The greater Mogollon culture spanned the countryside from the west coast of Mexico east across the Sierra Madre to Paquimé, then north through the Mimbres Valley to the edge of the White Sands and then northwest along the Mogollon Rim into east-central Arizona.

The time period from about 850 CE to about 1000 CE is classed the Late Basketmaker III period across the Southwest. The time period was characterized by the evolution of square and rectangular pithouses with plastered floors and walls. Ceremonial structures were generally dug deep into the ground. In the Mimbres Valley area, local forms of pottery have been classified as early Mimbres black-on-white (formerly Boldface Black-on-White), textured plainware and red-on-cream.

The Classic Mimbres phase (1000 CE to 1150 CE) was marked with the construction of larger buildings in clusters of communities around open plazas. Some constructions had up to 150 rooms. Most groupings of rooms included a ceremonial room, although smaller square or rectangular underground kivas with roof openings were also being used. Classic Mimbres settlements were located in areas with well-watered floodplains available, suitable for the growing of maize, squash and beans. The villages were limited in size by the ability of the local area to grow enough food to support the village.

Pottery produced in the Mimbres region is distinct in style and decoration. Early Mimbres black-on-white pottery was primarily decorated with bold geometric designs, although some early pieces show human and animal figures. Over time the rendering of figurative and geometric designs grew more refined, sophisticated and diverse, suggesting community prosperity and a rich ceremonial life. Classic Mimbres black-on-white pottery is also characterized by bold geometric shapes executed with refined brushwork and very fine linework. Designs may include figures of one or more humans, animals or other shapes, bounded by either geometric decorations or by simple rim bands. A common figure on a Mimbres pot is the turkey, others are the thunderbird, rabbit and various anthropomorphic, half-human figures. There are also a lot of different fish depicted, some are species found only in the Gulf of California (hundreds of miles away across the desert).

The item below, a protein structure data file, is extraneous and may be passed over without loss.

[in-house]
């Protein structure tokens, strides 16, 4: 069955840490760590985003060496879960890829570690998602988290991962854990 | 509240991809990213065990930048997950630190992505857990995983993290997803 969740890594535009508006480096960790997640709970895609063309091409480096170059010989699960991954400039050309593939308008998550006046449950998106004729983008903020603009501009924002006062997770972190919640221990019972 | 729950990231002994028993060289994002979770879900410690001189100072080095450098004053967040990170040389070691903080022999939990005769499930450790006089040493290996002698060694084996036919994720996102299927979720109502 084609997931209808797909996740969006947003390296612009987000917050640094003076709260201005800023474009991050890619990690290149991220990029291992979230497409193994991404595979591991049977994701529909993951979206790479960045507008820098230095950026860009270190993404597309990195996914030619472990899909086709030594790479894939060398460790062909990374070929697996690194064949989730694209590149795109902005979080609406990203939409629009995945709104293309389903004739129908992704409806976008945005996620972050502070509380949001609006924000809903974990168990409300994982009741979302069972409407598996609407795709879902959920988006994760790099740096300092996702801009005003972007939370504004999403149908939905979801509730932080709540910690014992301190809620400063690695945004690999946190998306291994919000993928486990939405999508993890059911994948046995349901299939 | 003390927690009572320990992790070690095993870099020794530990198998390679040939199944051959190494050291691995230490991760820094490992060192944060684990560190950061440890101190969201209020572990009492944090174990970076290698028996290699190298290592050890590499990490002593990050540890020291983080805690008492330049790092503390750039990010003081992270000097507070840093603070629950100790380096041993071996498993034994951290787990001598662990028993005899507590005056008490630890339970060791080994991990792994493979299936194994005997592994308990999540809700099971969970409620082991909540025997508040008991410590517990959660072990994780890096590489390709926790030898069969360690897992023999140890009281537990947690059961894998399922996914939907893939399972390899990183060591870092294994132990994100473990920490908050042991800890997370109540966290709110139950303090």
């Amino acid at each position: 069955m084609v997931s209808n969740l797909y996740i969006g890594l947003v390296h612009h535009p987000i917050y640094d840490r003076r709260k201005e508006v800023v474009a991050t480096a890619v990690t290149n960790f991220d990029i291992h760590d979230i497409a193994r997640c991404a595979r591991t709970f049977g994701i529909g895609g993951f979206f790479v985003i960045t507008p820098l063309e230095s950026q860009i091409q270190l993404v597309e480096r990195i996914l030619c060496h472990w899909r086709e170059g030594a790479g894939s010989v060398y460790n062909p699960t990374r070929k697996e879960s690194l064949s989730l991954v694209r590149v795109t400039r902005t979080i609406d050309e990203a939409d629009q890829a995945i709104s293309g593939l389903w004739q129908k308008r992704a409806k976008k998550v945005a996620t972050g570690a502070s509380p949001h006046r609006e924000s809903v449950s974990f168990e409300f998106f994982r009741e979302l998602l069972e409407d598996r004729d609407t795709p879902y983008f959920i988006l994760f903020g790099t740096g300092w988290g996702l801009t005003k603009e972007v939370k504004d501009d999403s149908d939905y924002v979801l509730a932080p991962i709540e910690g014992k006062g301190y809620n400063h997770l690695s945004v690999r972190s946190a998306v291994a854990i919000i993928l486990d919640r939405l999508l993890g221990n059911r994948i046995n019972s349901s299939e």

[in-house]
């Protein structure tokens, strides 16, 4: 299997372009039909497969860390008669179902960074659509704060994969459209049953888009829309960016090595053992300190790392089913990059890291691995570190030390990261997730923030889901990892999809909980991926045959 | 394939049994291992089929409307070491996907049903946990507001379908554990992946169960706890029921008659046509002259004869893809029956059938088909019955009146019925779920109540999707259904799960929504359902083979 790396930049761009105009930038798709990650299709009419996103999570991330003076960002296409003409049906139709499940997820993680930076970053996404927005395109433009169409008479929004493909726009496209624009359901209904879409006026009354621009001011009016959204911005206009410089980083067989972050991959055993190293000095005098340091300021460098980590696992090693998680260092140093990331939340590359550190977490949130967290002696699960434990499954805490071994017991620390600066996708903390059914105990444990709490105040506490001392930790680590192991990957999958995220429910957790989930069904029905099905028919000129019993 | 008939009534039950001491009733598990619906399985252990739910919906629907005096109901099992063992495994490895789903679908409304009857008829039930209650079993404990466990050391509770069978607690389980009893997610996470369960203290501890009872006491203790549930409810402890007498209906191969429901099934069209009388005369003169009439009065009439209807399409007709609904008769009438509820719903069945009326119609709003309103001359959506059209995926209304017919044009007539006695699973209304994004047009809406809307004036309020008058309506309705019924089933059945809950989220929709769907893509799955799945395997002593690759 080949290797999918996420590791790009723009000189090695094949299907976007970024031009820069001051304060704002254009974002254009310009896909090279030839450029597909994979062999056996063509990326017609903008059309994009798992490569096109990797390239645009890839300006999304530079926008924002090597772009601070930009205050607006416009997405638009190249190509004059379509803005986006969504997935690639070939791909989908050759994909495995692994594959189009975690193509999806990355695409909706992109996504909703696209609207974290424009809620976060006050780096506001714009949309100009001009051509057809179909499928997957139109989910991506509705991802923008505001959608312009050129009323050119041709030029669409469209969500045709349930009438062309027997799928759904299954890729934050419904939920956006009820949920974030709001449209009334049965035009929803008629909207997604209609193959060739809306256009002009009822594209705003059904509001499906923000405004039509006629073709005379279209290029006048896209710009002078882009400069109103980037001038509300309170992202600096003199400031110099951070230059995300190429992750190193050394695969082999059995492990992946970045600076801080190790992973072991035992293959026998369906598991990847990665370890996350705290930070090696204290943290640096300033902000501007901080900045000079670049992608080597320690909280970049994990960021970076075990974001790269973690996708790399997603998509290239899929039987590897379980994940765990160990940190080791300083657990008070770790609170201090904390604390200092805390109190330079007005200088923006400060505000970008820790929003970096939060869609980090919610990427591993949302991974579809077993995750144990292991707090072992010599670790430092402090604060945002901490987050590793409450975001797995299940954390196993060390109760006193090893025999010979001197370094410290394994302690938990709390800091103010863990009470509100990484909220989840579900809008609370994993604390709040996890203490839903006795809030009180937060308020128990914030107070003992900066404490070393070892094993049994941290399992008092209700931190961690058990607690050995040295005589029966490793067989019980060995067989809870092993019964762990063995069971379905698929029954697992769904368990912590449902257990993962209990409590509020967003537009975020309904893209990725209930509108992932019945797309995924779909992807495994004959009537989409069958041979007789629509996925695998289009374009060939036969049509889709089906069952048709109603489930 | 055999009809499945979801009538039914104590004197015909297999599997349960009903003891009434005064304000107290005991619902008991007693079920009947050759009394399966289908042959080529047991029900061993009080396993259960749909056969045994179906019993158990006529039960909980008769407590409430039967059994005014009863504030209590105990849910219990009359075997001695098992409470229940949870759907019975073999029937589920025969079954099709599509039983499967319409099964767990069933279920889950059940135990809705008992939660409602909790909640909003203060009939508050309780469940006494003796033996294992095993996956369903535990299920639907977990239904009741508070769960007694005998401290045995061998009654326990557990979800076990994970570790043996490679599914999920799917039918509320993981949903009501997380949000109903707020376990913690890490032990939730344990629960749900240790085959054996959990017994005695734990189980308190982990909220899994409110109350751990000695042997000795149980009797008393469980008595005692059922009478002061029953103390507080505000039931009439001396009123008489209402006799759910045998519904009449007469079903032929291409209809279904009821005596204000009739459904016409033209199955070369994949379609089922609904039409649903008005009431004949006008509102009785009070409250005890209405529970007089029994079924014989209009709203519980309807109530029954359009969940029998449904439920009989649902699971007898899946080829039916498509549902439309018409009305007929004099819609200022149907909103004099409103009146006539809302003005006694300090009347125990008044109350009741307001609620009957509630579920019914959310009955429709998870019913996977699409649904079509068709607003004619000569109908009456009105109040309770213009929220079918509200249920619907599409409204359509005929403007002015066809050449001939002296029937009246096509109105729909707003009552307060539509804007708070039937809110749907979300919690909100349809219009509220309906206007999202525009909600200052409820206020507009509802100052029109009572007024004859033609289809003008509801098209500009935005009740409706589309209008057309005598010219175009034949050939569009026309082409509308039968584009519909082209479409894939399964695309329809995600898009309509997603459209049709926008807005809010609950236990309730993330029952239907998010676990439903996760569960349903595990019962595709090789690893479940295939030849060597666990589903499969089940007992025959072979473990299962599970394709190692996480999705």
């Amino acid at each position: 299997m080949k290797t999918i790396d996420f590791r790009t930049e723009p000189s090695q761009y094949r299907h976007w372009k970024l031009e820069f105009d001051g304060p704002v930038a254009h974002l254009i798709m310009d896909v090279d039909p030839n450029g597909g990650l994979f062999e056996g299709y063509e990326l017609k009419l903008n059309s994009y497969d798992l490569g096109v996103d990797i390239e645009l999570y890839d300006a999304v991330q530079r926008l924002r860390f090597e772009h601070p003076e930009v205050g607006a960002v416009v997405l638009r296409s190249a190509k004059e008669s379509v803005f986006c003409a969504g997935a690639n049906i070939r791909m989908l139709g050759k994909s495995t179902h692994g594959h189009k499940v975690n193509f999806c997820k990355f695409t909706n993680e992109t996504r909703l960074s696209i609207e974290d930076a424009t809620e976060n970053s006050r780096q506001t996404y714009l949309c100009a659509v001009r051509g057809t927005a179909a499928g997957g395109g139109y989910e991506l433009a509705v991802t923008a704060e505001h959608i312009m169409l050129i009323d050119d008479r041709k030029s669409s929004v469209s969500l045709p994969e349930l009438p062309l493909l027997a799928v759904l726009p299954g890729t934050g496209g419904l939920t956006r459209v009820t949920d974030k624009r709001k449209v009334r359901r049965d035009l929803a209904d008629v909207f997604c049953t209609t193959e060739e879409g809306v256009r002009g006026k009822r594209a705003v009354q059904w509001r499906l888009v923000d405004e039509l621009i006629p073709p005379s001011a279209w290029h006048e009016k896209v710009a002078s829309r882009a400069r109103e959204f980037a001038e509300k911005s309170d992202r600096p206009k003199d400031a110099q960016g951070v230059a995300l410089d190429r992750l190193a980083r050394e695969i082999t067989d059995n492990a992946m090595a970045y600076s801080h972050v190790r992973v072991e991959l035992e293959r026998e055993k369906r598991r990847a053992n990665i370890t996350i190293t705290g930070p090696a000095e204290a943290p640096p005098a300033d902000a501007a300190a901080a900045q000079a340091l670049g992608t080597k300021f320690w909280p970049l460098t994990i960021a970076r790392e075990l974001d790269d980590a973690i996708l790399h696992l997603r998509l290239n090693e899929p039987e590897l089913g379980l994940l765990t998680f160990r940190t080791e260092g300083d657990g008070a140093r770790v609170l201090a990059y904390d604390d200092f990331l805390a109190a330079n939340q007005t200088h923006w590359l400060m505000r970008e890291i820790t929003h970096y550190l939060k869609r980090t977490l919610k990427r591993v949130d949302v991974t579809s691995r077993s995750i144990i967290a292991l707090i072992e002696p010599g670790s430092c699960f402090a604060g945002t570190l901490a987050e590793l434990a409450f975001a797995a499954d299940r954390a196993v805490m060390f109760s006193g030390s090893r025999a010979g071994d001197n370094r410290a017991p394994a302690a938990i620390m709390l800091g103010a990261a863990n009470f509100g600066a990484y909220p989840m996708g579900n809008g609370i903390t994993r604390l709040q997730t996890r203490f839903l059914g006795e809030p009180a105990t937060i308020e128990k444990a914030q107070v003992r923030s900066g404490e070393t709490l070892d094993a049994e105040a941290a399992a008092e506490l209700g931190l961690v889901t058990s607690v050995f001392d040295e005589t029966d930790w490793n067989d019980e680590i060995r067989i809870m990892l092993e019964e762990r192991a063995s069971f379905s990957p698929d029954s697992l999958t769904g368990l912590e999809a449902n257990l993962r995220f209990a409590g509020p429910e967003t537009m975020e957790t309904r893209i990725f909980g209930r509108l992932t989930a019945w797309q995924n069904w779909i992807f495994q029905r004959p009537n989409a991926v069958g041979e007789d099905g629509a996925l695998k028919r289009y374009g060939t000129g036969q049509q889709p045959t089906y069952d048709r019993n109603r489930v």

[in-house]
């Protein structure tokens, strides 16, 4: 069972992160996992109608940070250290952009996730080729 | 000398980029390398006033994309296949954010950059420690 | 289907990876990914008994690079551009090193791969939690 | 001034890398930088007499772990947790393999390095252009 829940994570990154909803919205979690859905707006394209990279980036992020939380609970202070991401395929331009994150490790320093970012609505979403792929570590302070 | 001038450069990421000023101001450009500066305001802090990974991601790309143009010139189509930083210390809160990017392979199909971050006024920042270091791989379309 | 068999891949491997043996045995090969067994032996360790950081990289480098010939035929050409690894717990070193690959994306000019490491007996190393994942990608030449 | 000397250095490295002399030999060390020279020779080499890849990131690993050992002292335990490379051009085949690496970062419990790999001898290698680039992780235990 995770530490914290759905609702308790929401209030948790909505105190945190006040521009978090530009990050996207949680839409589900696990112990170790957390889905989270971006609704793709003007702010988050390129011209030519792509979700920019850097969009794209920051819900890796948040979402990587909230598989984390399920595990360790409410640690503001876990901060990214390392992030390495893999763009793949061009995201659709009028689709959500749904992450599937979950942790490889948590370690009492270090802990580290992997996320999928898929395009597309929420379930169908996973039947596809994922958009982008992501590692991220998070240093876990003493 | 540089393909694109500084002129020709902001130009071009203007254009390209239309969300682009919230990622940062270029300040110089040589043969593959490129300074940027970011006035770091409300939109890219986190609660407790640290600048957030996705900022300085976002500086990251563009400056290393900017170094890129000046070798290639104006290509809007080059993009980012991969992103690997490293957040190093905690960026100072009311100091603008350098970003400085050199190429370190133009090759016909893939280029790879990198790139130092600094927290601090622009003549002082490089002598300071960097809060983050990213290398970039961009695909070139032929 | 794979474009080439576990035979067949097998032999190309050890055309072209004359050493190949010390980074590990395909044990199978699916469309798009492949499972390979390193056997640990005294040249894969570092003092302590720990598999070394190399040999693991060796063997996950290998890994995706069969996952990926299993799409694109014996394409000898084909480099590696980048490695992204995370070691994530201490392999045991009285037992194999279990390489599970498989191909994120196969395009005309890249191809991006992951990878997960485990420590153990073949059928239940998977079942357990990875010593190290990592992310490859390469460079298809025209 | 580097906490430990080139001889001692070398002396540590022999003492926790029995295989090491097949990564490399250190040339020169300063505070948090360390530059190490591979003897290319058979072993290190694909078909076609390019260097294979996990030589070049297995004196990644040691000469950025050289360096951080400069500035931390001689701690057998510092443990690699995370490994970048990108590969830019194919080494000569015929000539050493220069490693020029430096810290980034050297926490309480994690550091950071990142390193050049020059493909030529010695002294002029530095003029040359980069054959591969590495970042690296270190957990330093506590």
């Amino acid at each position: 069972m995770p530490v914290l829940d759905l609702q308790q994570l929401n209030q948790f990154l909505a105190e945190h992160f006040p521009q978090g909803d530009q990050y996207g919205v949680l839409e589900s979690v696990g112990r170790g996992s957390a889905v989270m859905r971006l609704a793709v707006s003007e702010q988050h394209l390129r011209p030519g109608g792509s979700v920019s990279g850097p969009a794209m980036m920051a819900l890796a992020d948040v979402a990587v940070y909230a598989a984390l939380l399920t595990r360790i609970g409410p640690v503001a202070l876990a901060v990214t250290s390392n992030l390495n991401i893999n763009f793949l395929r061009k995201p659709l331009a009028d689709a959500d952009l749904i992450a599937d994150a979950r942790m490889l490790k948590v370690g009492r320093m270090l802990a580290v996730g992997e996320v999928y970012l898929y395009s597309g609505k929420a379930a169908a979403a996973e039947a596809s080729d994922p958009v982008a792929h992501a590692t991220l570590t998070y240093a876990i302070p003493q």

A lot of Mimbres bowls (with kill holes) have been found in archaeological excavations but most Mimbres pottery shows evidence it was actually used in day-to-day life and wasn't produced just for burial purposes.

There's a lot of speculation as to what happened to the Mimbres people as their countryside was rapidly depopulated after about 1150 CE. The people of Isleta, Acoma and Laguna find ancient Mimbres pot shards on their pueblo lands, indicating that pottery designs from the Mimbres River area migrated north. There are similar designs found on pot shards littering the ground around Casas Grandes and Paquimé near Mata Ortiz and Nuevo Casas Grandes in northern Mexico. Other than where they went, the only reasons offered for why they left involve at least small scale climate change. The usual comment is "drought" but drought could have been brought on by the eruption of a volcano on the other side of the planet, or a small change in the El Nino-La Nina schedule. Whatever it was that started the outflow of people, it began in the Mimbres River area and spread outward from there. Excavations in the eastern Mimbres region (nearer to Truth or Consequences, New Mexico) have shown that the people adapted to new circumstances and that adaptation itself moved them closer into alignment with surrounding villages and cultures. Eventually they just kind of merged into the background population.

The groups that moved south and built up Paquimé and Casas Grandes became powerful and wealthy over the next couple hundred years. Then they seem to have lost a war in the mid-1400s and the survivors were forced to migrate to the west, to a land a bit more hospitable for them at the time. It's also quite possible that they were defeated by volcanic eruptions on the other side of the planet: the 1100s, 1200s and 1300s were a time of migration in many parts of the world because of continuing bad weather events. The Little Ice Age that saw temperatures in the Northern Hemisphere drop as much as 2°C began in the early 1300s and lasted into the mid 1800s. NASA feels that this was mostly a result of large volumes of volcanic aerosols being pumped into the atmosphere at the time.